California-Nevada River Forecast Center
National Weather Service, NOAA
Sacramento, CA
Boone Lek, P.E.
Section Chief
Reservoir Coordinated Operations
California Department of Water Resources
Sacramento, CA
Andrew Martin, Ph.D.
Assistant Project Scientist
Center for Western Weather and Water Extremes
Scripps Institution of Oceanography, UC San Diego
La Jolla, CA
Brad Moore
Hydrologist
Sacramento District
US Army Corps of Engineers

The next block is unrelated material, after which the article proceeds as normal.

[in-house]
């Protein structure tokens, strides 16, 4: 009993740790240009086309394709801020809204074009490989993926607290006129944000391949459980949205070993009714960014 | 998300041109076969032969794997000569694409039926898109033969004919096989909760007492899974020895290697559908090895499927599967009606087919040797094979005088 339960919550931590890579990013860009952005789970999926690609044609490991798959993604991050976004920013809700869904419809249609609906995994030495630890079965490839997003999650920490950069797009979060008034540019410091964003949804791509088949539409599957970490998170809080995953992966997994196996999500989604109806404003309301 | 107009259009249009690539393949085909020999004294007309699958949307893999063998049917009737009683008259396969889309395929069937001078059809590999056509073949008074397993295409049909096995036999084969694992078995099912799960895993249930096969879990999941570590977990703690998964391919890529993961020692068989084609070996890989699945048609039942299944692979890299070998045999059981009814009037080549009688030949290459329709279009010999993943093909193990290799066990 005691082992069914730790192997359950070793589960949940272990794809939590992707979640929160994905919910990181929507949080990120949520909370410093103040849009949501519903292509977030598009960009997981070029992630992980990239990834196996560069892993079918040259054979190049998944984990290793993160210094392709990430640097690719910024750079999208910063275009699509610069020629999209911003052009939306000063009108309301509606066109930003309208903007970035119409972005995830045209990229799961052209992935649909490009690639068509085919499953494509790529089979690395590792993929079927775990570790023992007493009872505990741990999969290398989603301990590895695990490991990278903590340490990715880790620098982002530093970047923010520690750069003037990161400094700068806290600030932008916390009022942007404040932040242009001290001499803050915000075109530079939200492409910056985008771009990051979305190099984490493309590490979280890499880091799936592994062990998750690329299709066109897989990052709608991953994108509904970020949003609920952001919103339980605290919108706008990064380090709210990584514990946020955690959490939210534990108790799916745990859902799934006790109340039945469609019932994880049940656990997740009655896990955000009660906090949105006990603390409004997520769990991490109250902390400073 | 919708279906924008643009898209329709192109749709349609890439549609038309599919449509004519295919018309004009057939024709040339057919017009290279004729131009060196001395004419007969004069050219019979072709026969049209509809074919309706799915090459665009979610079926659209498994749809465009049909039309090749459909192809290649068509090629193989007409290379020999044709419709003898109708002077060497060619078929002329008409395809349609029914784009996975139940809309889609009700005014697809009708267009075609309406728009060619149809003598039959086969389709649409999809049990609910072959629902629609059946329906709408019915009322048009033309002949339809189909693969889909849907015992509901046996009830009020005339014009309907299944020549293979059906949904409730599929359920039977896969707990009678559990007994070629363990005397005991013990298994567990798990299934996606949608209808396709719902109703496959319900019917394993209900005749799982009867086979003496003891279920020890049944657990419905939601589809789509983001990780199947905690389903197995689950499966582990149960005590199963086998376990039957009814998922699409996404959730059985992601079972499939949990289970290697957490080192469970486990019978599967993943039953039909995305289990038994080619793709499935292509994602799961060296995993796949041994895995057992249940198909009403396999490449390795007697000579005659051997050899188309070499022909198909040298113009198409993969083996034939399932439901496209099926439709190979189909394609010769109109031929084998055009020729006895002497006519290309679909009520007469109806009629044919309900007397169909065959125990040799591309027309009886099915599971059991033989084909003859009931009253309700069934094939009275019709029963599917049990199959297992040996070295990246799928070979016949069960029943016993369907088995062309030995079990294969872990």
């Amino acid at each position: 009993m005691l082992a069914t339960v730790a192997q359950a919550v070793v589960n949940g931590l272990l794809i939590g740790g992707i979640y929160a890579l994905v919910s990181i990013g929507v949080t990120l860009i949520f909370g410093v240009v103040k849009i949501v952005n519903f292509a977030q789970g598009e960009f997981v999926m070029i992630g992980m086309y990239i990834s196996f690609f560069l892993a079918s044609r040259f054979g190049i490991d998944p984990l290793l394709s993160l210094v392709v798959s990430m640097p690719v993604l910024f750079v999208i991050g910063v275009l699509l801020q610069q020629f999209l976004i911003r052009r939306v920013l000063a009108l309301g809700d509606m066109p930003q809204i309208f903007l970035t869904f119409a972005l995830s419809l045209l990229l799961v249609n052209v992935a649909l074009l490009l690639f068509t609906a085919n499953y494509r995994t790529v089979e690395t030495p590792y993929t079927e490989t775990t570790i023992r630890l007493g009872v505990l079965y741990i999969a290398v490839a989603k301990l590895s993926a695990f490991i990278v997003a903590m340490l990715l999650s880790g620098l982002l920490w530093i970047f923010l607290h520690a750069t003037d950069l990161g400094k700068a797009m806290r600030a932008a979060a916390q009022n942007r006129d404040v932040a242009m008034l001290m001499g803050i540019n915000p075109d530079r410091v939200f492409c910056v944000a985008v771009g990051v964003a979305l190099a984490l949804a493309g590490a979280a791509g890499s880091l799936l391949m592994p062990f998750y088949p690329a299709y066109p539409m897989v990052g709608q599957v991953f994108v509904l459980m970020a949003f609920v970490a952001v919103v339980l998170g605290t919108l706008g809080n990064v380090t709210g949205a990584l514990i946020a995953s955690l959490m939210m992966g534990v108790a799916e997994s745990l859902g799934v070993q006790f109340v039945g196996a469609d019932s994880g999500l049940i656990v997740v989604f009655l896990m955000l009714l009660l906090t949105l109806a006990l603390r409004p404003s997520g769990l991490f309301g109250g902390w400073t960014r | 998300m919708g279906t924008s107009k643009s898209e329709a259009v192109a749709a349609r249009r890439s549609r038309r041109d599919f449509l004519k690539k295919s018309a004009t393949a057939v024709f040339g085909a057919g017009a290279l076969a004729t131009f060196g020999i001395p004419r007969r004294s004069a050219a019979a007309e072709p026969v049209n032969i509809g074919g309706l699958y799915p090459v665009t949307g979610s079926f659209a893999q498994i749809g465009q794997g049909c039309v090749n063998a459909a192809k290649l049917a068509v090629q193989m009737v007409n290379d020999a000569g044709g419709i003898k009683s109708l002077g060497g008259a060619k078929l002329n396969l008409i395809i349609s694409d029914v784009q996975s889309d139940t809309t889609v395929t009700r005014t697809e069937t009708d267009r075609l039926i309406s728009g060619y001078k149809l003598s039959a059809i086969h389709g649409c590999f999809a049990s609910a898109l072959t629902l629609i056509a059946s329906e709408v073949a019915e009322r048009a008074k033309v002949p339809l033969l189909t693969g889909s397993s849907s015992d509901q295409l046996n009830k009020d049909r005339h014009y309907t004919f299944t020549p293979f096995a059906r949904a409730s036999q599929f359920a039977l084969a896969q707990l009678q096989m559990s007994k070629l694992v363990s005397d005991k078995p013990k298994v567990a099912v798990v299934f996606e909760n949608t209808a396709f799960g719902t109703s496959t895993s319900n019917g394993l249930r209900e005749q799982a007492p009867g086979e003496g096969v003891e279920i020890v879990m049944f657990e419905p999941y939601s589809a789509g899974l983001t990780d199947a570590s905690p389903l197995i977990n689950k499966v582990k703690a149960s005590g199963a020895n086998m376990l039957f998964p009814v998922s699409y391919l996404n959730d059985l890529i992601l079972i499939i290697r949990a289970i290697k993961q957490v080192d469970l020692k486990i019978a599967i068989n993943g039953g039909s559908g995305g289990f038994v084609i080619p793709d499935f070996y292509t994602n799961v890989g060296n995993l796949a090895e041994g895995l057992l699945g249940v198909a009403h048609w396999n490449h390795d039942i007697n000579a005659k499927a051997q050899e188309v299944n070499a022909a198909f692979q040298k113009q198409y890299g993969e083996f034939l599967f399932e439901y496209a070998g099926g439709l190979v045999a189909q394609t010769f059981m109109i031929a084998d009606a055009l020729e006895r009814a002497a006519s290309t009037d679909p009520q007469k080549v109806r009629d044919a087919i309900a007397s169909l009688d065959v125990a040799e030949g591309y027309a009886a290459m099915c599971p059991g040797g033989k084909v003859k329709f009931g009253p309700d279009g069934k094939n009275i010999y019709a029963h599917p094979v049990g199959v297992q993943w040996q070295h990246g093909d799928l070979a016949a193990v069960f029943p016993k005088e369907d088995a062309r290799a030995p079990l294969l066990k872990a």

Sacramento, CA
Marty Ralph, Ph.D.
Director
Center for Western Weather and Water Extremes
Scripps Institution of Oceanography, UC San Diego
La Jolla, CA
Tim Schneider
Physical Scientist
Global Systems Div.
Earth System Research Lab NOAA
Boulder, CO
Allen White, Ph.D.
Research Meteorologist
Hydrometeorology Observations and Processes
Earth System Research Lab, NOAA
Boulder, CO

Sponsors

Rain Sponsors — $500+

MBK Engineers
HDR
West Consultants, Inc.
Balance Hydrologics, Inc.
Sacramento Area Flood Control Agency
Alert Users Group

Shower Sponsors — $250+

David Ford Consulting Engineers
Wood Rodgers
NHC - Northwest Hydraulic Consultants
CEPSYM is a Floodplain Management Association project